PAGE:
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Rapid response to:

Education And Debate Qualitative research in health care

Assessing quality in qualitative research

BMJ 2000; 320 doi: (Published 01 January 2000) Cite this as: BMJ 2000;320:50

Rapid Response:

Antirealists and Qualitative Research

Dear Editor:

We appreciated the paper by Mays and Pope but were struck by their
indulgent treatment of the antirealist position.(1) Antirealist
qualitative researchers contend there is no "social" reality or truth that
is independent of the observer. Antirealists, a species of post-
modernists, scoff at those naive enough to believe in the physical
reality of social world: "what the parochial view in the social,
behavioral, and service sciences has touted as ‘science' is historical and
practical myth...."(2) Presumably "social" reality consists of the
interactions of human beings, i.e., spoken or written words, and all human
actions that relate to other humans. Thus the antirealists apparently
would contend that this letter has no reality. Antirealists thus fall
headlong into self-contradiction. If no utterances, presumably including
their own, have reality, why should one read what they write? Further,
why should one pay any attention to the work of supposedly "scientific"
researchers who deny the independent reality of what they research?

The antirealist view seems to be at best an excuse for sloppy work.
Antirealists have argued that bias in research is good, "not something to
be eliminated, but is a productive element, a foundation for formulating
questions and understanding answers in the process of research."(3) They
have asserted that the traditional notions of methodologic rigor, "the
classical cannons of reliability, validity, and objectivity," are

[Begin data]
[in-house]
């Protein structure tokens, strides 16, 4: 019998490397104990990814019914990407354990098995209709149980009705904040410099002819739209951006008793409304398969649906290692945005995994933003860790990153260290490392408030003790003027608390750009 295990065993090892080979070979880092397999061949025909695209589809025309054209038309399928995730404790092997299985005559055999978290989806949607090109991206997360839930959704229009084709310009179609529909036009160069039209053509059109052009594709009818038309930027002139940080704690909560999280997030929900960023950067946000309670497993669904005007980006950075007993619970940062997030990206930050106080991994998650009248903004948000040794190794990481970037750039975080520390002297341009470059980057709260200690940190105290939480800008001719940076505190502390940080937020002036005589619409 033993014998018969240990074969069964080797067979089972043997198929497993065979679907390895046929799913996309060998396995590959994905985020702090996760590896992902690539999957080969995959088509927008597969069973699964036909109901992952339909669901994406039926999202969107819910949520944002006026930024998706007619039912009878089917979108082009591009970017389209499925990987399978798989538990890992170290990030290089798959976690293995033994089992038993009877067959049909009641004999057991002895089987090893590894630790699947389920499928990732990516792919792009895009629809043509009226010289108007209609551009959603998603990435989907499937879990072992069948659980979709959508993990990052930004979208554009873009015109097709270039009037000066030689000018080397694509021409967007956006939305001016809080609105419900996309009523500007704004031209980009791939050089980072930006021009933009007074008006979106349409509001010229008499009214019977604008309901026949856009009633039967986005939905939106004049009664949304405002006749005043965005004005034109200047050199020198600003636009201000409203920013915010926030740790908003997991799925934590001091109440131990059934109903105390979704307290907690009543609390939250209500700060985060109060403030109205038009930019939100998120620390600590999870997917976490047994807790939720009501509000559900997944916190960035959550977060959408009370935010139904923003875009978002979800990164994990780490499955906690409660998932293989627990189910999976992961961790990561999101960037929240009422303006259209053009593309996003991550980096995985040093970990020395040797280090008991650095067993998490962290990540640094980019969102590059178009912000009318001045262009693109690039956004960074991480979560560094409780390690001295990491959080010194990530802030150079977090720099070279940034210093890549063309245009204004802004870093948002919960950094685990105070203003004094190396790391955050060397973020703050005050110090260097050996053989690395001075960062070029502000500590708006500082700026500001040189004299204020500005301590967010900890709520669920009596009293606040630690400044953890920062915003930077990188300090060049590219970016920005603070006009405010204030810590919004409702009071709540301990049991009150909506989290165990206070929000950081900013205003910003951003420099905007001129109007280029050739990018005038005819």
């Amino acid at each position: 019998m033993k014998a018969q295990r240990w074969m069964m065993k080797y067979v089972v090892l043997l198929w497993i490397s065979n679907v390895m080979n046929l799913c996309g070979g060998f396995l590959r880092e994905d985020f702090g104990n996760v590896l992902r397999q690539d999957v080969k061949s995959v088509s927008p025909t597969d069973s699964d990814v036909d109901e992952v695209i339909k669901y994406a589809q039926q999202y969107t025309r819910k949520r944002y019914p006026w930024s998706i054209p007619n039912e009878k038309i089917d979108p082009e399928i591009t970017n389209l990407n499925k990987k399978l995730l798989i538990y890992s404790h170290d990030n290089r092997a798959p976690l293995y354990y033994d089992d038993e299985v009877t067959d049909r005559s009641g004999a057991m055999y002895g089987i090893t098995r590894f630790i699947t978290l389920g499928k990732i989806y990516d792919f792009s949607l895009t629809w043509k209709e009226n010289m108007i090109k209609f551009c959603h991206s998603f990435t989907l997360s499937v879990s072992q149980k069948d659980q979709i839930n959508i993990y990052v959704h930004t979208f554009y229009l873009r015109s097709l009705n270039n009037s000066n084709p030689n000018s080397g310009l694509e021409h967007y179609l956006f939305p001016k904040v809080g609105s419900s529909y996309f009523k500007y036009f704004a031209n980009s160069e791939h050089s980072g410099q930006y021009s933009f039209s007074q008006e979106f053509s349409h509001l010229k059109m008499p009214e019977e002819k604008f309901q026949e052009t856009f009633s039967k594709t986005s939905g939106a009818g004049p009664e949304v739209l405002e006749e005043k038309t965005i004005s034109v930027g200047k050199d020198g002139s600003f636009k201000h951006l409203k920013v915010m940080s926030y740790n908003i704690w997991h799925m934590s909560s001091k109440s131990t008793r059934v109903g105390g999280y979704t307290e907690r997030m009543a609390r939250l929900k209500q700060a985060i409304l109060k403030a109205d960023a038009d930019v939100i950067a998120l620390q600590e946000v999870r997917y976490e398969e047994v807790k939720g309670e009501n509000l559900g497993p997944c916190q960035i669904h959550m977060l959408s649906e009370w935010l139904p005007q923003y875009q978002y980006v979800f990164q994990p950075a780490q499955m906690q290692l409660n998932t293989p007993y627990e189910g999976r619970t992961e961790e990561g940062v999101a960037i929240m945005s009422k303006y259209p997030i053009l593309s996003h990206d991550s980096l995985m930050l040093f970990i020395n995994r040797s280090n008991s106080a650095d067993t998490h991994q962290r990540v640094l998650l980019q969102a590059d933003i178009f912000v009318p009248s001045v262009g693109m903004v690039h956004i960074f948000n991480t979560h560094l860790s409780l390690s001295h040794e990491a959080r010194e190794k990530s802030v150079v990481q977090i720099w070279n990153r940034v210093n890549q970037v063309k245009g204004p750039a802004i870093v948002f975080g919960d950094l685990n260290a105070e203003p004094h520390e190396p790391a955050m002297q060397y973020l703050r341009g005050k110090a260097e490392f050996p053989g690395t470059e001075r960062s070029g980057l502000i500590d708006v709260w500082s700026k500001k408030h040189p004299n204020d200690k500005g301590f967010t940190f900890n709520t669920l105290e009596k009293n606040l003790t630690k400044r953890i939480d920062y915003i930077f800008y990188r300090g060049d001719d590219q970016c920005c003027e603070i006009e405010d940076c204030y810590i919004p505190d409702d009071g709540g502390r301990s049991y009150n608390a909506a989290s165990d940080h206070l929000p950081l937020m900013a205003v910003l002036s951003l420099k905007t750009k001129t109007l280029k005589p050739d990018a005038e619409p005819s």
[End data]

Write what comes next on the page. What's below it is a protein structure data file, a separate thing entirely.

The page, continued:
irrelevant to their kind of qualitative research, to the point that a
"powerful case can be made for methodological anarchy...!"(4) In
retreating to ancient subjectivist attitudes, antirealists have renounced
the rigor, self-discipline, humility in the face of evidence, and
willingness to risk failure and blind alleys that the scientific attitude
necessarily comprises.

Alan Sokal, the physicist whose parody of post-modernism in science
received wide attention, said it well. First he decried "a particular
kind of nonsense and sloppy thinking: one that denies the existence of
objective reality."(5) Then he wrote "intellectually, the problem with
such doctrines is that they are false. There is a real world; its
properties are not merely social constructions; facts and evidence do
matter. What sane person would contend otherwise?"

We applaud the efforts of Pope and May to bring more rigor to the
design, execution, and review of qualitative research. We fear, however,
that responsible qualitative researchers will have trouble convincing
others of the value of their field until they disavow the pseudo-
philosophic nonsense of antirealism.

Roy M. Poses MD

Brown University Center for Primary Care and Prevention
Pawtucket, RI, USA

Norman J. Levitt PhD

Department of Mathematics,
Rutgers University,
New Brunswick, NJ, USA


1. Mays N, Pope C. Assessing quality in qualitative research. Brit
Med J 2000; 320: 50-52.

2. Gubrium JF. Qualitative research comes of age in gerontology.
Gerontologist 1992: 32: 581-582.

3. Berkwits M, Aronowitz R. Different questions beg different
methods. J General Internal Medicine 1995; 10: 409-410.

4. Henwood KL, Pidgeon NF. Qualitative research and psychological
theorizing. Br J Psychology 1992;83:97-111.

5. Sokal A. A physicist experiments with cultural studies. Lingua
Franca 1996; 6: 62-64.

Competing interests: No competing interests

26 January 2000
Roy M Poses
Brown University Center for Primary Care and Prevention
Pawtucket, RI, USA